|Name||St William’s Catholic Primary School|
|Ofsted Inspection Rating||Good|
|Address||Ince Green Lane, Ince-in-Makerfield, Wigan, WN2 2DG|
|Religious Character||Roman Catholic|
|Number of Pupils||217 (48.8% boys 51.2% girls)|
|Number of Pupils per Teacher||18.0|
|Percentage Free School Meals||33.5%|
|Percentage English is Not First Language||15%|
|Pupils with SEN Support||15.9%|
|Catchment Area Indicator Available||Yes|
|Last Distance Offered Available||No|
Highlights from Latest Full Inspection (14 November 2018)
There may have been more recent inspections such as monitoring visits or short inspections. For details of all inspections, please view this provider on our map here.
Information about this school
The school is smaller than the average primary school. The proportion of girls is below the national average. The proportion of pupils eligible for free school meals is much larger than the national average. The proportion of pupils who have English as an additional language is lower than the national average. The proportion of pupils with SEND is much larger than national for both SEND support and those who have an education, health and care plan. The school is situated in an area of high deprivation. Pupils enter St William’s with prior attainment that is well below the national average.
Summary of key findings for parents and pupils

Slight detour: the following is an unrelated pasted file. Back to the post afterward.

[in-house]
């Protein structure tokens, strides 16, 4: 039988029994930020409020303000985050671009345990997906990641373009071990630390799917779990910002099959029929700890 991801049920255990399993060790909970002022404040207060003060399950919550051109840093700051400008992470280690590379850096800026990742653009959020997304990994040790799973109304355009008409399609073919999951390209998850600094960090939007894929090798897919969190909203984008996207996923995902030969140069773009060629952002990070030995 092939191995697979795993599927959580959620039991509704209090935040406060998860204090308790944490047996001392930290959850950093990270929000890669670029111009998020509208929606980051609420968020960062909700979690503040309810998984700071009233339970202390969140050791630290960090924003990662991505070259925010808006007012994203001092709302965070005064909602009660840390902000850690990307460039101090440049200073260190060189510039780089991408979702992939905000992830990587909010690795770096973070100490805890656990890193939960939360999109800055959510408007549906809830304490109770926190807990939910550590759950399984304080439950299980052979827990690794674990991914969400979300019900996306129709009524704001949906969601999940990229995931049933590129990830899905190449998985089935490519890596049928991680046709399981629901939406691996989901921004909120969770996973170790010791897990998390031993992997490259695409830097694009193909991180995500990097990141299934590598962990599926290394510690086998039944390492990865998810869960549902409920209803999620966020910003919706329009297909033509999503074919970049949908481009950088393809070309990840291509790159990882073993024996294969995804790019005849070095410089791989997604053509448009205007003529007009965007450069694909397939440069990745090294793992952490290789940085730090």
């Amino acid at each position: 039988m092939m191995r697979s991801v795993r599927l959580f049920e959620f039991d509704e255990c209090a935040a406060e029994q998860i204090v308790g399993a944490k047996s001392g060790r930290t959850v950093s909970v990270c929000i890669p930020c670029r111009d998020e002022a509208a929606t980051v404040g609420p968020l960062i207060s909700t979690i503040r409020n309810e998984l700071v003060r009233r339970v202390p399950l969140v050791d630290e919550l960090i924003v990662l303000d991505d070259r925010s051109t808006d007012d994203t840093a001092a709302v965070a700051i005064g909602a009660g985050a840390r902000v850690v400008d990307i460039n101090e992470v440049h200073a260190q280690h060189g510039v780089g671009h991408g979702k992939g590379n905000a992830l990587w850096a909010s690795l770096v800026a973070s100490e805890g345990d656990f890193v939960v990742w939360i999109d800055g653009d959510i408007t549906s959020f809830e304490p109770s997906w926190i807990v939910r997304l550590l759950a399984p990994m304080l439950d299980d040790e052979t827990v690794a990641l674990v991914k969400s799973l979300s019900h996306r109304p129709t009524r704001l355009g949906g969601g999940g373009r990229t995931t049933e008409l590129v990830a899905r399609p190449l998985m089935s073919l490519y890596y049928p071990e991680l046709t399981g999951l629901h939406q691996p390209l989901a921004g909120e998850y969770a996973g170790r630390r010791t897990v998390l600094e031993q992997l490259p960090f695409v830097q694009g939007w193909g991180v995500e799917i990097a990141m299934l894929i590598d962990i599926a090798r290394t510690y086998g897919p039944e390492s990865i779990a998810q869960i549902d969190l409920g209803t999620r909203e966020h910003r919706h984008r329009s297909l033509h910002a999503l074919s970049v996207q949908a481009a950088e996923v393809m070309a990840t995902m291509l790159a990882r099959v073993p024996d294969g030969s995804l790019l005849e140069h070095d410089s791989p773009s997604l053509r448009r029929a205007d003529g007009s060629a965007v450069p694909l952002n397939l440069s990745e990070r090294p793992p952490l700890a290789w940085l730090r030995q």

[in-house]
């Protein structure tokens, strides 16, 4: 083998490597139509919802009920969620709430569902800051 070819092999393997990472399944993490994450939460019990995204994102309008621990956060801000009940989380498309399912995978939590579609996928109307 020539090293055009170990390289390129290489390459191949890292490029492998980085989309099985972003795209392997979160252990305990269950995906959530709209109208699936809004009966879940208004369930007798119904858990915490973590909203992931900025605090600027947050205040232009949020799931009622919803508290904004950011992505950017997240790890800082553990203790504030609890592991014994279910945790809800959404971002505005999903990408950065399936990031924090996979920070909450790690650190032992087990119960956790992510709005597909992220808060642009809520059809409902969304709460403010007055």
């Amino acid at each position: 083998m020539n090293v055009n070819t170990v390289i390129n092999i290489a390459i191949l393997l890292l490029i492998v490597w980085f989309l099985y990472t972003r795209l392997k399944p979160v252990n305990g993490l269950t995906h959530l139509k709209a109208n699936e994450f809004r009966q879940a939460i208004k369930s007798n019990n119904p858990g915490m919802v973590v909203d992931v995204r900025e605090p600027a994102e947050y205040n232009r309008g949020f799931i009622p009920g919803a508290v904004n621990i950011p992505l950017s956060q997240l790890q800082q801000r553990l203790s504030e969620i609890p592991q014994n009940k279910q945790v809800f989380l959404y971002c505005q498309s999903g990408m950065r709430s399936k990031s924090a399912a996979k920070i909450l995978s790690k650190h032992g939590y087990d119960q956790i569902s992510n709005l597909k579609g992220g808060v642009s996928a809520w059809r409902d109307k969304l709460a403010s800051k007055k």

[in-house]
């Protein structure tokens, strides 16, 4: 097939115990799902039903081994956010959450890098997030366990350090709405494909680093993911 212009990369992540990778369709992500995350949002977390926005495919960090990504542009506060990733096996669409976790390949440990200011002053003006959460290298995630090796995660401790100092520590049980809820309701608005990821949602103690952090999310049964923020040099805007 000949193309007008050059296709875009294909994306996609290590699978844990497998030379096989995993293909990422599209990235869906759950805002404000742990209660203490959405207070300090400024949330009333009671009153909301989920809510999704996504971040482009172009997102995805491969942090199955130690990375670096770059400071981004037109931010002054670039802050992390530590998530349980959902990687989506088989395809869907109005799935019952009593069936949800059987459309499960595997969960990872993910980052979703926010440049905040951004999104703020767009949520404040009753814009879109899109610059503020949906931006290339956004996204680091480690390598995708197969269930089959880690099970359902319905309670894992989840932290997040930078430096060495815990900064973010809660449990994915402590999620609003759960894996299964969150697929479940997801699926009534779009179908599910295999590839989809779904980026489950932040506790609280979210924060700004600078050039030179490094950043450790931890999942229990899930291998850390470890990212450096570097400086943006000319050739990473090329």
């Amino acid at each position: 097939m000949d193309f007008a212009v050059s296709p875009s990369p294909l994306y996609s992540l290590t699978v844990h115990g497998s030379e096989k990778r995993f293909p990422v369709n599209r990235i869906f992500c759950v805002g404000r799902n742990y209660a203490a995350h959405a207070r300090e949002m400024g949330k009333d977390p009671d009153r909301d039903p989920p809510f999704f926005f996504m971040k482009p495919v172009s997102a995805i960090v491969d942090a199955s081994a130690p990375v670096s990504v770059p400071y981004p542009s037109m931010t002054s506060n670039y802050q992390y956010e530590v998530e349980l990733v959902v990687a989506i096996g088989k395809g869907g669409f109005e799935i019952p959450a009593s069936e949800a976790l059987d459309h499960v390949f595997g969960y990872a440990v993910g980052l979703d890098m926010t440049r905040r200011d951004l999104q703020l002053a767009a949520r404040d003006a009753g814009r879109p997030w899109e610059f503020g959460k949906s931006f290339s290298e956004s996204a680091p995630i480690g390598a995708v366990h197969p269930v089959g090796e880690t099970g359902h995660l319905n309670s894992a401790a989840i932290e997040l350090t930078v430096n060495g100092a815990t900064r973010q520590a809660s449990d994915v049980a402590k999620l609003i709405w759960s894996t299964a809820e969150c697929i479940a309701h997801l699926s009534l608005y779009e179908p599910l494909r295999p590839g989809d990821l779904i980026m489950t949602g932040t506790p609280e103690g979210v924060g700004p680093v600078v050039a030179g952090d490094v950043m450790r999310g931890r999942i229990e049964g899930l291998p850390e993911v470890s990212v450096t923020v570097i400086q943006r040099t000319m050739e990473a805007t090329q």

This is a good school Leaders place pupils at the heart of all their decisions. They provide very strong support for vulnerable pupils and their families. Pupils are safe and flourish personally, socially and emotionally. Leadership is strong. They know the strengths of the school and where it needs to improve further. They have taken effective action to reverse the dip in pupils’ achievement. The 2018 provisional key stage 2 results, alongside the progress of current pupils, clearly show that the school has recovered from the weaker outcomes of the past. Teaching is good. Creative activities and effective use of good-quality resources help pupils to achieve well across a range of subjects. Governors make a positive contribution to the school’s continued success. They ensure that leaders use additional funding well. Opportunities for pupils’ social, moral, spiritual and cultural development are rich and intertwined through the curriculum. Pupils are well prepared for life in modern Britain. Staff support pupils with special educational needs and/or disabilities (SEND) very well. They enjoy their learning and make good progress. Pupils’ attitudes to learning are strong. They demonstrate resilience and respect. They work cooperatively during learning. Pupils’ behaviour around the school is good. They show respect to each other and to adults. They are polite and welcoming to visitors. Pupils benefit from a broad and balanced curriculum. They have many opportunities to learn about interesting topics. During their time in the exciting and stimulating early-years environment children make good progress. The proportion of children that reach a good level of development is below average but improving over time. The transition from early years to key stage 1 does not help pupils to benefit well enough their strong foundations. This is especially true for writing. Pupils make good progress in writing throughout the school. However, due to their low starting points, the proportion of pupils working at the school’s age-related expectations is lower in writing than it is for reading and mathematics. Pupils’ rates of attendance at school are in line with the national average. However, the proportion of pupils that are regularly absent from school has increased steadily over the last three years.